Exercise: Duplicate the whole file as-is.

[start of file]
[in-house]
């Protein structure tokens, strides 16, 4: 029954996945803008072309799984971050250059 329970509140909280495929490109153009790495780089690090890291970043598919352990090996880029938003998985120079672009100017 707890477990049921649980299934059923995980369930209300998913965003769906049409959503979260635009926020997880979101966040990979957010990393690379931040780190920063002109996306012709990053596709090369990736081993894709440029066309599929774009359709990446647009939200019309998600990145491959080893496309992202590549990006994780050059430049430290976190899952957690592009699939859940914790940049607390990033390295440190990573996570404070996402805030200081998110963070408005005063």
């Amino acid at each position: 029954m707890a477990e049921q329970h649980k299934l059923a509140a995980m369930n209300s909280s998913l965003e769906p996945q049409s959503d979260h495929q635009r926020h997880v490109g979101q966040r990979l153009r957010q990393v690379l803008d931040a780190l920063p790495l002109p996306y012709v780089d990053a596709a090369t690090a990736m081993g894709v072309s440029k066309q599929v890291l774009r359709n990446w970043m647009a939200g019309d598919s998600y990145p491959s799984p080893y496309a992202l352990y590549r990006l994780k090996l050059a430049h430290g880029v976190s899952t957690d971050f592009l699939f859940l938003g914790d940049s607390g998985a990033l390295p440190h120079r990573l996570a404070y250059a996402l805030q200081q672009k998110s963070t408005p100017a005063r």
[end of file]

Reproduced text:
[in-house]
């Protein structure tokens, strides 16, 4: 029954996945803008072309799984971050250059 329970509140909280495929490109153009790495780089690090890291970043598919352990090996880029938003998985120079672009100017 707890477990049921649980299934059923995980369930209300998913965003769906049409959503979260635009926020997880979101966040990979957010990393690379931040780190920063002109996306012709990053596709090369990736081993894709440029066309599929774009359709990446647009939200019309998600990145491959080893496309992202590549990006994780050059430049430290976190899952957690592009699939859940914790940049607390990033390295440190990573996570404070996402805030200081998110963070408005005063």
């Amino acid at each position: 029954m707890a477990e049921q329970h649980k299934l059923a509140a995980m369930n209300s909280s998913l965003e769906p996945q049409s959503d979260h495929q635009r926020h997880v490109g979101q966040r990979l153009r957010q990393v690379l803008d931040a780190l920063p790495l002109p996306y012709v780089d990053a596709a090369t690090a990736m081993g894709v072309s440029k066309q599929v890291l774009r359709n990446w970043m647009a939200g019309d598919s998600y990145p491959s799984p080893y496309a992202l352990y590549r990006l994780k090996l050059a430049h430290g880029v976190s899952t957690d971050f592009l699939f859940l938003g914790d940049s607390g998985a990033l390295p440190h120079r990573l996570a404070y250059a996402l805030q200081q672009k998110s963070t408005p100017a005063r």